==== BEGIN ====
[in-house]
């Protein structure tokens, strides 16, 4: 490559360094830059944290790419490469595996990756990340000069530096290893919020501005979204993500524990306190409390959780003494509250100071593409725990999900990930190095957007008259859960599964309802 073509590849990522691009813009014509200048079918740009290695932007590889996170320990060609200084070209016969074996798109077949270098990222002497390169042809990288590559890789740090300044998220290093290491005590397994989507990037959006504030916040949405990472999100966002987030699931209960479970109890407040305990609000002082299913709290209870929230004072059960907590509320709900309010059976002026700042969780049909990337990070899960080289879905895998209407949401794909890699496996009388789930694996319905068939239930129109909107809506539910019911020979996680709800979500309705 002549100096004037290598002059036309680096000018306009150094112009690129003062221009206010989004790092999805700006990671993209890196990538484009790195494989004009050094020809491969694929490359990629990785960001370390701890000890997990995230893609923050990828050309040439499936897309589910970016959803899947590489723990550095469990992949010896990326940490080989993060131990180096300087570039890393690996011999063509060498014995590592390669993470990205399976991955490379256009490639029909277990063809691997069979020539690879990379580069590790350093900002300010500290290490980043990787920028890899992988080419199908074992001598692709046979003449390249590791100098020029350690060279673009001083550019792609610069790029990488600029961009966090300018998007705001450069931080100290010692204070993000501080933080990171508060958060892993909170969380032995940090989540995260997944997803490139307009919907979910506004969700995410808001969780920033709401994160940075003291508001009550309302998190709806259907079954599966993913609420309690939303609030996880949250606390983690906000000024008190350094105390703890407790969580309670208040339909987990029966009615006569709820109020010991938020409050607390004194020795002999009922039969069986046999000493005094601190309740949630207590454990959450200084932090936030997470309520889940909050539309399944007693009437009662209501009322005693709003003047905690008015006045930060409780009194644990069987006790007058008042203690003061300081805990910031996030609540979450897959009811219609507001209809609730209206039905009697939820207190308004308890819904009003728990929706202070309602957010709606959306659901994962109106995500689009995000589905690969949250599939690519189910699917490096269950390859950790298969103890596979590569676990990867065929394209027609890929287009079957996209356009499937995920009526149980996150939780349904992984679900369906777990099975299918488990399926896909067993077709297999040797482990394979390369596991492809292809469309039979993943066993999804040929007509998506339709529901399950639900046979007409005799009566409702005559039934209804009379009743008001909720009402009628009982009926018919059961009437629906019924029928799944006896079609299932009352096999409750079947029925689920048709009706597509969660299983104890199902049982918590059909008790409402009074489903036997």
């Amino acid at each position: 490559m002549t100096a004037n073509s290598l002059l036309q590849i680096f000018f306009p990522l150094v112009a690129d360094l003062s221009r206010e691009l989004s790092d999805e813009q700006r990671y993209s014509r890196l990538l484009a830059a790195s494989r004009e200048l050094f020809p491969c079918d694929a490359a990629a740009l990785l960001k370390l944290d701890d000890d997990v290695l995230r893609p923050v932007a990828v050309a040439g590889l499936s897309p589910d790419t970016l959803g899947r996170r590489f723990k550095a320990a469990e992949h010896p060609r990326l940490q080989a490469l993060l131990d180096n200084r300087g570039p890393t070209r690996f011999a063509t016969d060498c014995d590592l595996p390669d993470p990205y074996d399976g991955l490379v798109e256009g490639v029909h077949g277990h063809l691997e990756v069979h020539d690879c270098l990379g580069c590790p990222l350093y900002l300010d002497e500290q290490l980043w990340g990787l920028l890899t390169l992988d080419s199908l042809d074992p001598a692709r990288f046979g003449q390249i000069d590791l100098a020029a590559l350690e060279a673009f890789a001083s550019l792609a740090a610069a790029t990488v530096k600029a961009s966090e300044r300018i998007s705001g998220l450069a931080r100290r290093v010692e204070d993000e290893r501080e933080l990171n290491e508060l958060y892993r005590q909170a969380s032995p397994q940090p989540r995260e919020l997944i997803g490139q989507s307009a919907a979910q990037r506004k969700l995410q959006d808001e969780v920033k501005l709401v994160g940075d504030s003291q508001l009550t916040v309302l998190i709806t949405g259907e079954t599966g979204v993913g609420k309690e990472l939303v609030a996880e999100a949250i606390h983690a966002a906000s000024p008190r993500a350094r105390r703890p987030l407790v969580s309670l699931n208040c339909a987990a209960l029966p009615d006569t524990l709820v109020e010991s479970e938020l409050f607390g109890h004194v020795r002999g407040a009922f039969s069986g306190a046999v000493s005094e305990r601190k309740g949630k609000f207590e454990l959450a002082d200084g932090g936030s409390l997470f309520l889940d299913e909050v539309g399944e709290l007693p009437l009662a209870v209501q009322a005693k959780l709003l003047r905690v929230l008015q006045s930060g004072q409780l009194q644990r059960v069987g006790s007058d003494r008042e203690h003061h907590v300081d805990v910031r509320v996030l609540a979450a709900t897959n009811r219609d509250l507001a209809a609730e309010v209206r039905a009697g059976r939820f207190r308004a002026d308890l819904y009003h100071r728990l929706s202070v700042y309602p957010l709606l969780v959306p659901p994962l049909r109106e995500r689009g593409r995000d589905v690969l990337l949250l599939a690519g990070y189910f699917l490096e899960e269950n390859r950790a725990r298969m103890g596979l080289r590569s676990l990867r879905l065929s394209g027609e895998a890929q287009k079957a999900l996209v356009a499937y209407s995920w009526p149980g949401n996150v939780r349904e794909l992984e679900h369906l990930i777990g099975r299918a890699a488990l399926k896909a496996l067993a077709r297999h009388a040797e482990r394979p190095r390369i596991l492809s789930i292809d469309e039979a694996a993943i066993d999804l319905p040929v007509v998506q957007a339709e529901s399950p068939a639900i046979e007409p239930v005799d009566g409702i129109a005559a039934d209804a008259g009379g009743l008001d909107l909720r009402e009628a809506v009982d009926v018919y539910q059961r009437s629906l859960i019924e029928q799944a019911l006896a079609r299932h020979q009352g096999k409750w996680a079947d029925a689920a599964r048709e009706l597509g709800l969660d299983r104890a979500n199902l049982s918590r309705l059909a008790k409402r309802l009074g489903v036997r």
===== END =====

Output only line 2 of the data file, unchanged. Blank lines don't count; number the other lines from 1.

């Protein structure tokens, strides 16, 4: 490559360094830059944290790419490469595996990756990340000069530096290893919020501005979204993500524990306190409390959780003494509250100071593409725990999900990930190095957007008259859960599964309802 073509590849990522691009813009014509200048079918740009290695932007590889996170320990060609200084070209016969074996798109077949270098990222002497390169042809990288590559890789740090300044998220290093290491005590397994989507990037959006504030916040949405990472999100966002987030699931209960479970109890407040305990609000002082299913709290209870929230004072059960907590509320709900309010059976002026700042969780049909990337990070899960080289879905895998209407949401794909890699496996009388789930694996319905068939239930129109909107809506539910019911020979996680709800979500309705 002549100096004037290598002059036309680096000018306009150094112009690129003062221009206010989004790092999805700006990671993209890196990538484009790195494989004009050094020809491969694929490359990629990785960001370390701890000890997990995230893609923050990828050309040439499936897309589910970016959803899947590489723990550095469990992949010896990326940490080989993060131990180096300087570039890393690996011999063509060498014995590592390669993470990205399976991955490379256009490639029909277990063809691997069979020539690879990379580069590790350093900002300010500290290490980043990787920028890899992988080419199908074992001598692709046979003449390249590791100098020029350690060279673009001083550019792609610069790029990488600029961009966090300018998007705001450069931080100290010692204070993000501080933080990171508060958060892993909170969380032995940090989540995260997944997803490139307009919907979910506004969700995410808001969780920033709401994160940075003291508001009550309302998190709806259907079954599966993913609420309690939303609030996880949250606390983690906000000024008190350094105390703890407790969580309670208040339909987990029966009615006569709820109020010991938020409050607390004194020795002999009922039969069986046999000493005094601190309740949630207590454990959450200084932090936030997470309520889940909050539309399944007693009437009662209501009322005693709003003047905690008015006045930060409780009194644990069987006790007058008042203690003061300081805990910031996030609540979450897959009811219609507001209809609730209206039905009697939820207190308004308890819904009003728990929706202070309602957010709606959306659901994962109106995500689009995000589905690969949250599939690519189910699917490096269950390859950790298969103890596979590569676990990867065929394209027609890929287009079957996209356009499937995920009526149980996150939780349904992984679900369906777990099975299918488990399926896909067993077709297999040797482990394979390369596991492809292809469309039979993943066993999804040929007509998506339709529901399950639900046979007409005799009566409702005559039934209804009379009743008001909720009402009628009982009926018919059961009437629906019924029928799944006896079609299932009352096999409750079947029925689920048709009706597509969660299983104890199902049982918590059909008790409402009074489903036997």